Behaviour of bolted steel splice connections under fire

Paul Akagwu, FA Ali, A Nadjai

Research output: Contribution to journalArticlepeer-review

14 Citations (Scopus)
62 Downloads (Pure)


Steel connections play a crucial role in steel frames subjected to loading both under ambient and elevated temperature conditions. In fact, the susceptibility of a steel structure to failure or collapse especially when exposed to fire is largely contingent on the robustness of the connections, hence, the structural behaviour of connections constitutes a central research theme which has continued to attract significant attention.
The results of an experimental and a numerical study on the performance of bolted web-flange splice (BWFS) connections in fire are presented herein. A total of eight connections were tested in a furnace using ISO 834 heating curve and observations on their ductility under elevated temperatures are reported. The specimens were subjected to both moment and shear loads under 3-point and 4-point loading arrangements. The parameters investigated in the tests were connection load ratio, loading configuration, and bolt size. The observed failure modes and ultimate strengths obtained for the connections from the experimental data were compared with strength predictions from EC3 equations and the latter were found to be conservative for all the cases investigated. A finite element model was developed and validated with results from the experiment to enable the effect of bolt grade on the connection behaviour to be studied. Results in the form of temperature versus rotation (T-θ) curves are presented and failure modes are discussed to provide useful insights on the performance of these connections in fire.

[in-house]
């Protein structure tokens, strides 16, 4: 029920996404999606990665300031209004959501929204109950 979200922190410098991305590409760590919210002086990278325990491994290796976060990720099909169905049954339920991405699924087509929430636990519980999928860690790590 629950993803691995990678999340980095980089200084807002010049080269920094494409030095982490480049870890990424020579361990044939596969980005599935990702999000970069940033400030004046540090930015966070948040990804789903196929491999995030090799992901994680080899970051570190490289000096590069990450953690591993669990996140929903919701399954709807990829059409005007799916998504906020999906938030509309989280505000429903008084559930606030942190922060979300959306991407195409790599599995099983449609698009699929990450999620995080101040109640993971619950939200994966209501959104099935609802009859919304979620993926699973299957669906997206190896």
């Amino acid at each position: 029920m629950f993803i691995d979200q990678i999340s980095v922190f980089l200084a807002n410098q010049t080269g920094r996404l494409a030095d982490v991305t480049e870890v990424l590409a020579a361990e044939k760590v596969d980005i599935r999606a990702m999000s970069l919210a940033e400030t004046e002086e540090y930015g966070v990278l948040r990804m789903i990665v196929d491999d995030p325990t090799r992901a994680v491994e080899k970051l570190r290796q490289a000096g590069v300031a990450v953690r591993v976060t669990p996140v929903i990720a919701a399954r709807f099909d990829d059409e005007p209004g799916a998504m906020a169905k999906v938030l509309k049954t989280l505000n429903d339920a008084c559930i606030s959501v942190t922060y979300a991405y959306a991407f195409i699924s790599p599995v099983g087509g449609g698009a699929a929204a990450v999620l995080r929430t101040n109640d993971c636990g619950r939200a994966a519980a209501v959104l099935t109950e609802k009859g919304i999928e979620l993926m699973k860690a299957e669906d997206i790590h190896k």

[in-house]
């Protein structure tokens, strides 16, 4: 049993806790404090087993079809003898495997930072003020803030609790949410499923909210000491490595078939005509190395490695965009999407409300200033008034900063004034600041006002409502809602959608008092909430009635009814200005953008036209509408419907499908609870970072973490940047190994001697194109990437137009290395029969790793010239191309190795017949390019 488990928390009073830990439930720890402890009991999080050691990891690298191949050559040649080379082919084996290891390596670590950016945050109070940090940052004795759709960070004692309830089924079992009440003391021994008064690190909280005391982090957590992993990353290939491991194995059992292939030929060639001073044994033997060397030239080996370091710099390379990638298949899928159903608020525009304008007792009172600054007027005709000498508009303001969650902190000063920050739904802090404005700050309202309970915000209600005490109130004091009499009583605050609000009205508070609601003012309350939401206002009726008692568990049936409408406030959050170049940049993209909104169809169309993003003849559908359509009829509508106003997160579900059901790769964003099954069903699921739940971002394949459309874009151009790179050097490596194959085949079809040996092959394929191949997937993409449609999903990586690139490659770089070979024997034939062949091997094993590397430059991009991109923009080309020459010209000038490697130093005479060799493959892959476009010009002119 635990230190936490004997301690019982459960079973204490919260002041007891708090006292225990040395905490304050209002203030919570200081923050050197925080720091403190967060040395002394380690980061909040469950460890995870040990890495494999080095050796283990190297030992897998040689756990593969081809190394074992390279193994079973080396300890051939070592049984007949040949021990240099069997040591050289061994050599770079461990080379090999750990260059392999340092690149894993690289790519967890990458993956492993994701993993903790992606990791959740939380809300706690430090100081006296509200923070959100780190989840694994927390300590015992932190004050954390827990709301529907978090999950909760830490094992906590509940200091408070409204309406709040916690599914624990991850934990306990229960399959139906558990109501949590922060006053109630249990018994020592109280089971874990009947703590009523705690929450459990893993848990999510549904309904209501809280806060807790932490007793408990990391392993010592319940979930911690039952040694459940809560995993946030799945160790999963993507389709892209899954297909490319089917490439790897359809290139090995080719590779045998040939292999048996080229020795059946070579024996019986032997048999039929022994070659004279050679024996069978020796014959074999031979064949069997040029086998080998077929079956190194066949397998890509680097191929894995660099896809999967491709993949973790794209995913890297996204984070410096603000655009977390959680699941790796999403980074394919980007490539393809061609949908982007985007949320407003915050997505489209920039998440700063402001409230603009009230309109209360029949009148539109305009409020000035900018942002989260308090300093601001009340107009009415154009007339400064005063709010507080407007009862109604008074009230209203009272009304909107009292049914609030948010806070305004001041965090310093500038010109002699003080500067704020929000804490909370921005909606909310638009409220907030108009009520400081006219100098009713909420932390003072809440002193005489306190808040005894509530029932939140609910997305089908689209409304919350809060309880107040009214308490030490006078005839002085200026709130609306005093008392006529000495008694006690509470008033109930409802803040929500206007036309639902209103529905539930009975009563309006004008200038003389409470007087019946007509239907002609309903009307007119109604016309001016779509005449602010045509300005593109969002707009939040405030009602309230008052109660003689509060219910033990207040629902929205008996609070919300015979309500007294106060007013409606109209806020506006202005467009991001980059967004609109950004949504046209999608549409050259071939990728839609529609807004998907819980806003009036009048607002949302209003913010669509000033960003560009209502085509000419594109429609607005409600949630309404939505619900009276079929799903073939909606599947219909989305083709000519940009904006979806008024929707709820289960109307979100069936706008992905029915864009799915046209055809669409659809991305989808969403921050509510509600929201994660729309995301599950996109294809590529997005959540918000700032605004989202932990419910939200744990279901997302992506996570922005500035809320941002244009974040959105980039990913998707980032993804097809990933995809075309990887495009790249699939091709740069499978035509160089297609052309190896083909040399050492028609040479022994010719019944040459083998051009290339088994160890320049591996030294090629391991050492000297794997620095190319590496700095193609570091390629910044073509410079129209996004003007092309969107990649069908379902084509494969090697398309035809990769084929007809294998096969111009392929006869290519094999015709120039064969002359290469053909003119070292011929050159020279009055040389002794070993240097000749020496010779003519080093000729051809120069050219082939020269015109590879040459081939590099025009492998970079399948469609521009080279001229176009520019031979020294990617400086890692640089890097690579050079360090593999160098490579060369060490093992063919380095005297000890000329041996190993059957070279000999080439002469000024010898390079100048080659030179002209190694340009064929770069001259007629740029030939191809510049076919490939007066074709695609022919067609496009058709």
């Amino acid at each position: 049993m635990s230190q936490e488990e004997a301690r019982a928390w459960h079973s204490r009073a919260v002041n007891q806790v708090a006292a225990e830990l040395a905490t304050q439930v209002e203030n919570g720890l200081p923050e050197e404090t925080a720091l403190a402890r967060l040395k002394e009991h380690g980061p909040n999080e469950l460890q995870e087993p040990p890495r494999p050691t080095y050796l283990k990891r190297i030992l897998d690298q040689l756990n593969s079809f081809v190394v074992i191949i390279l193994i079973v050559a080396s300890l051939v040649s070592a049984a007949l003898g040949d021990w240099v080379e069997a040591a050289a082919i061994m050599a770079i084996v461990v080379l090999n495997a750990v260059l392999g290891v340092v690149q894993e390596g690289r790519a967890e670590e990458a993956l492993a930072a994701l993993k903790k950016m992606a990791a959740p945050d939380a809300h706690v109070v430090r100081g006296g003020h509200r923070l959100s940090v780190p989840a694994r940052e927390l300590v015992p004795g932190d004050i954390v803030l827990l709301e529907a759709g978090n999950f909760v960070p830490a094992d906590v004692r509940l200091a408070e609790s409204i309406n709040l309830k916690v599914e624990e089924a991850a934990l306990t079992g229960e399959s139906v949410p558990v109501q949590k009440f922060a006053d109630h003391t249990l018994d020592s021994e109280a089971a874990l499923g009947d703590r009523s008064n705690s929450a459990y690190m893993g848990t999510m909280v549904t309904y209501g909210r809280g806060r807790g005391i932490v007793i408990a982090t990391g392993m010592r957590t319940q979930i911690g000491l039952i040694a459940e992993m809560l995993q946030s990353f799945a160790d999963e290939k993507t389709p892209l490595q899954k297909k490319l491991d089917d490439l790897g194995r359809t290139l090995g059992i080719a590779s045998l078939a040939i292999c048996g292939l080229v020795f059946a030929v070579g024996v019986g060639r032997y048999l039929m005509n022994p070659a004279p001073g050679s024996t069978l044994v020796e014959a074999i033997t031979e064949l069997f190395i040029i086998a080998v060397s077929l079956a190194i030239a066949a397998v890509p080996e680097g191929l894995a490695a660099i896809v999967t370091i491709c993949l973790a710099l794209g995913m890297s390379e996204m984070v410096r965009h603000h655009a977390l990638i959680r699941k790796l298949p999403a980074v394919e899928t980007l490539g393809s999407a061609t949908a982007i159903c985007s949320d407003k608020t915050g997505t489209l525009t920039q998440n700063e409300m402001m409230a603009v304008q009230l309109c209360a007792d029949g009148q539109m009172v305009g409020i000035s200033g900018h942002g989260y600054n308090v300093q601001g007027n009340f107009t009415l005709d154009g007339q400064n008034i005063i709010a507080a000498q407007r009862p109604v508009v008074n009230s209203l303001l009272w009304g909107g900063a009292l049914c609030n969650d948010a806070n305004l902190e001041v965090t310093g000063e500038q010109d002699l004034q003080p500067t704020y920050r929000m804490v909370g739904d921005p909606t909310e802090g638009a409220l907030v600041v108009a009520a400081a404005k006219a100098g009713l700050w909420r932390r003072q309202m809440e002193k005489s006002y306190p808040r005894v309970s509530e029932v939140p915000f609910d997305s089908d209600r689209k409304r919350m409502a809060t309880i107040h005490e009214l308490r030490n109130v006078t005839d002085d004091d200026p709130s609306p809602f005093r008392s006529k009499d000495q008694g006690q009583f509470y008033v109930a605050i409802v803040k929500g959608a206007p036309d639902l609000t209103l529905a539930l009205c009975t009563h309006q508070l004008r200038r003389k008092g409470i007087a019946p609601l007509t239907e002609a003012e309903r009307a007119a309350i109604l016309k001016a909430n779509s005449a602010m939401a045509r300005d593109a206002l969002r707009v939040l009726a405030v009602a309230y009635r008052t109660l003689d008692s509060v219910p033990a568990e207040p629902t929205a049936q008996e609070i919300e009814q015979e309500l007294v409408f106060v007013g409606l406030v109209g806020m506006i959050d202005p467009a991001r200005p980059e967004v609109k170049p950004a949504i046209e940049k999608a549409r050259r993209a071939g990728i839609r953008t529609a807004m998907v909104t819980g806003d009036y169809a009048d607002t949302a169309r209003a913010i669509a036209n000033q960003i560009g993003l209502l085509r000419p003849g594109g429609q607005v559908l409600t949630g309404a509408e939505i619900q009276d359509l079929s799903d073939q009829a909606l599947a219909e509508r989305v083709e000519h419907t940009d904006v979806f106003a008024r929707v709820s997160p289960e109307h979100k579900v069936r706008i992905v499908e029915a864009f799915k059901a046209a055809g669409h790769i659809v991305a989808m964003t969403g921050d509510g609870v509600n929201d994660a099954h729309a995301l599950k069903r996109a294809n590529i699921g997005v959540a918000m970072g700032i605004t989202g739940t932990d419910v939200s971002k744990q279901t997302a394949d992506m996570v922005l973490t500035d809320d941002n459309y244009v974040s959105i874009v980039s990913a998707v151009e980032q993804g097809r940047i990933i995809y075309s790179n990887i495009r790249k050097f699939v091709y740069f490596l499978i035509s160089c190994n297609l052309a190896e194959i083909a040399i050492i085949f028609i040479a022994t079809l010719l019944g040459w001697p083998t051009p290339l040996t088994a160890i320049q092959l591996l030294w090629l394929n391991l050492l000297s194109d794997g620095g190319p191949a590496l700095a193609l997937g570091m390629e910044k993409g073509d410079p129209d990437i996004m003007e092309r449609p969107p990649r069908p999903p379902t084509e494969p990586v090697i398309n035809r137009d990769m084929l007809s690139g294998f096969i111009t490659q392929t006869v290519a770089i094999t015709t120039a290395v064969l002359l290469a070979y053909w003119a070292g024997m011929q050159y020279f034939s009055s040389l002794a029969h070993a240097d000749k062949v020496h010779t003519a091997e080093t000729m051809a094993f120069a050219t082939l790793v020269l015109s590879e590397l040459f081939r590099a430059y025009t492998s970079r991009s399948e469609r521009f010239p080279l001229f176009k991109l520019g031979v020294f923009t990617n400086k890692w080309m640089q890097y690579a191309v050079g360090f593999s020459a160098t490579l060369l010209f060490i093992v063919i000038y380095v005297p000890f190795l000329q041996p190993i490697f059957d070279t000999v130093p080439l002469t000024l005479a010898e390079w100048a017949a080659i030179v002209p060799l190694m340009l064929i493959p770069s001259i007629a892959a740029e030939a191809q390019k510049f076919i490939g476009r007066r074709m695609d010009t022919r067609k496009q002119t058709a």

Original languageEnglish
Article number106103
Pages (from-to)1-16
Number of pages16
JournalJournal of Constructional Steel Research
Early online date8 May 2020
Publication statusPublished (in print/issue) - 31 Jul 2020

Bibliographical note

Funding Information:
The authors are grateful for the funding provided by Ulster University for this study.

Publisher Copyright:
© 2020 Elsevier Ltd

Copyright 2020 Elsevier B.V., All rights reserved.


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